Cuyahoga County Prosecutor Mike O'Malley this morning endorsed Cleveland City Council President Kevin Kelley for mayor outside the Justice Center.
In a statement following the event, O'Malley emphasized — as virtually all of the candidates in the 2021 race are now emphasizing — the peril of violent crime in Cleveland.
“We need a mayor who is going to put community safety at the top of his priority list," O'Malley said. "A mayor who demands that EVERY neighborhood is safe. A mayor who demands that every citizen can walk their neighborhood without fear of becoming the next victim of a violent crime. A mayor who will stand behind our police officers as they protect the residents and visitors to our great city and will hold them accountable if need be.”
O'Malley — perhaps unaware that public safety has quickly (and regrettably) been established as the race's preeminent issue — said that Kelley had the unique qualifications and temperament to address rising crime in Cleveland. His statement concluded with a line about making Cleveland "not just the greatest location in the nation, but the safest location in the nation.”
All this one-upmanship on the campaign trail regarding public safety is a little disorienting, as it arrives one (1) year after the so-called "national reckoning" with police brutality and racism in the wake of the murder of George Floyd.
But the rhetoric makes sense from O'Malley, a hardened law-and-order tough guy who served as both Cleveland City Councilman and Safety Director for the City of Parma. O'Malley ran to unseat Prosecutor Timothy McGinty in 2016 with promises of building bridges in the community and returning to what he called "community-based prosecution." He won largely due to the wave of anti-McGinty sentiment following McGinty's failure to indict officers Timothy Loehmann and Frank Garmback in the killing of Tamir Rice.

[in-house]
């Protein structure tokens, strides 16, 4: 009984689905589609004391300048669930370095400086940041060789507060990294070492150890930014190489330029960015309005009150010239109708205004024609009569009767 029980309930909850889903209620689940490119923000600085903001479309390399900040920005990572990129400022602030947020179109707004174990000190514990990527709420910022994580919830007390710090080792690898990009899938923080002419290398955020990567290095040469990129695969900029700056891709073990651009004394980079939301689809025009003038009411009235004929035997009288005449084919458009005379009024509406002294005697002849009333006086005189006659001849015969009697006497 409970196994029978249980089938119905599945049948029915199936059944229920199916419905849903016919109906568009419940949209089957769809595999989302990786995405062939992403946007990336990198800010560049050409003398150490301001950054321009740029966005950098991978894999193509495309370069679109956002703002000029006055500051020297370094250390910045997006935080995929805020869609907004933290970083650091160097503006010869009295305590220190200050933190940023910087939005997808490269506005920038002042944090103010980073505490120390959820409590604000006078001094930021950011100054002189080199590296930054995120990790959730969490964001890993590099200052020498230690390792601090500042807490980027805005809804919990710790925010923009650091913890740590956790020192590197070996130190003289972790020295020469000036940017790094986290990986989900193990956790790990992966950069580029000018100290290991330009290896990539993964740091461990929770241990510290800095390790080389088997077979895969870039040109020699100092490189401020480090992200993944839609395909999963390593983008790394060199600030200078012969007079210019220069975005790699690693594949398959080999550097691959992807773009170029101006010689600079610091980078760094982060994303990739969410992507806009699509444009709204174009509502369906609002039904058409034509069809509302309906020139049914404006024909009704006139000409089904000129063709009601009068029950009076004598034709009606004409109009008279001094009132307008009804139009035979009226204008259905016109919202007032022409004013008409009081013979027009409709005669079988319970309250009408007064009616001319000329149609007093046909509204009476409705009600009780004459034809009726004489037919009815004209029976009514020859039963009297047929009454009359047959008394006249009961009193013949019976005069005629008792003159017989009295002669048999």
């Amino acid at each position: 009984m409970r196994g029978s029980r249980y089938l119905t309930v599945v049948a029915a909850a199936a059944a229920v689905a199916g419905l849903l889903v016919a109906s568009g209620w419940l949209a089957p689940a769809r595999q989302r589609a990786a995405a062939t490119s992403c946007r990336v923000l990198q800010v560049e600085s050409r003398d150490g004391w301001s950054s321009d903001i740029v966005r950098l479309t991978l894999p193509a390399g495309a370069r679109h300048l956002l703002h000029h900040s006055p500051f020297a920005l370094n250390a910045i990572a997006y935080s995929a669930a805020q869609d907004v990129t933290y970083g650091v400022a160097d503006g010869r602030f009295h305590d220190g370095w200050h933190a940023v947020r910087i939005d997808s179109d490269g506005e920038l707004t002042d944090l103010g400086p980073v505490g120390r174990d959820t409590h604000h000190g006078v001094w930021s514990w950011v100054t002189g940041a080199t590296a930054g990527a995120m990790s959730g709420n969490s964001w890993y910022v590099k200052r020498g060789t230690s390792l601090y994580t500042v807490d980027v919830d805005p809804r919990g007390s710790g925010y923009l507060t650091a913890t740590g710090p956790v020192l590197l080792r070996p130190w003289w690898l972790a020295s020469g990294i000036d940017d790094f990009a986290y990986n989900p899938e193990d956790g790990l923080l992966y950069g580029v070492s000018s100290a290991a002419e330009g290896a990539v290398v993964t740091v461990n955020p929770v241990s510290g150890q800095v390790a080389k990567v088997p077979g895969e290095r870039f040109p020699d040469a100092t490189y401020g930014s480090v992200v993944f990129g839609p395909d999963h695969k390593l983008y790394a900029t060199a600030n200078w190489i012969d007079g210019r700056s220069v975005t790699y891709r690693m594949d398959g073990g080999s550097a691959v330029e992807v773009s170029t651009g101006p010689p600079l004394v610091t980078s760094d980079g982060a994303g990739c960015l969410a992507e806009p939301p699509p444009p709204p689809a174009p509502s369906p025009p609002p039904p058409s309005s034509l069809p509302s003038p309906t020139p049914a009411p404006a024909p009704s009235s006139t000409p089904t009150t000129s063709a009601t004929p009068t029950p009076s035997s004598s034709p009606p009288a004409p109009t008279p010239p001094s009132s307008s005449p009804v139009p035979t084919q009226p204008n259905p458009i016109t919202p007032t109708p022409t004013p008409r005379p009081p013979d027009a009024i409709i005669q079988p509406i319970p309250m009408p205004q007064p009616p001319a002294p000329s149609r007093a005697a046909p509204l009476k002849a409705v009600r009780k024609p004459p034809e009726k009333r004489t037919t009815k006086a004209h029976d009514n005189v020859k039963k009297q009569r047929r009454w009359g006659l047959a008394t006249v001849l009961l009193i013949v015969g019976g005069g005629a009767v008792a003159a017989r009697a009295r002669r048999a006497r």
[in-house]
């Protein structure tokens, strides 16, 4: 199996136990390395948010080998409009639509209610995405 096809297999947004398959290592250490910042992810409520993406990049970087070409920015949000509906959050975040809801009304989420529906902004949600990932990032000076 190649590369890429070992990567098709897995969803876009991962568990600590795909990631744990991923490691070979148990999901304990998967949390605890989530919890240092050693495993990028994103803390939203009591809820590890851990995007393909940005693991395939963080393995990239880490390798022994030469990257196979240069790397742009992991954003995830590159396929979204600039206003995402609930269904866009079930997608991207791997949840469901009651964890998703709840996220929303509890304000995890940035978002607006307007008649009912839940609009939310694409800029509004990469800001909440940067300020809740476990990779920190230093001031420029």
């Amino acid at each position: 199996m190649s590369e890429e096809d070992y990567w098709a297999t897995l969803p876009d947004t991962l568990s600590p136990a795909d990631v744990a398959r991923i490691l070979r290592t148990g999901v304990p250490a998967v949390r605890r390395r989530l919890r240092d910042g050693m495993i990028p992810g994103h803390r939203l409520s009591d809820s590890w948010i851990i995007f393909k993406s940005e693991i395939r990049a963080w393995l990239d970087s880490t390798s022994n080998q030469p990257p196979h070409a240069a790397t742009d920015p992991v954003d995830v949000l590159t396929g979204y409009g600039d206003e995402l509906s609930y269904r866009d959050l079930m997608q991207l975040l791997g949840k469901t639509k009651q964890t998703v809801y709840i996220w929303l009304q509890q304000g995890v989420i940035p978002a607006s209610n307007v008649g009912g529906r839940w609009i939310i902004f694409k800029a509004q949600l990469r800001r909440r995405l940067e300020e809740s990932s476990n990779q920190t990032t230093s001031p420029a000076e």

O'Malley is now nationally known for the rabidity with which he seeks the death penalty
O'Malley might be considered a high-profile endorsement for Kelley in a crowded race where any edge with voters is worth pursuing, though it's not like the county prosecutor would have thrown his weight behind anyone else. O'Malley and Kelley go back a ways. They're buddies and allies in the local political machine's back-slapping old guard. O'Malley, in fact, is the man who launched Kelley's career on City Council. In 2005, when O'Malley resigned from his post in what was then Ward 16 to take a job in Mayor Jane Campbell's administration, he appointed Kelley to take his place.
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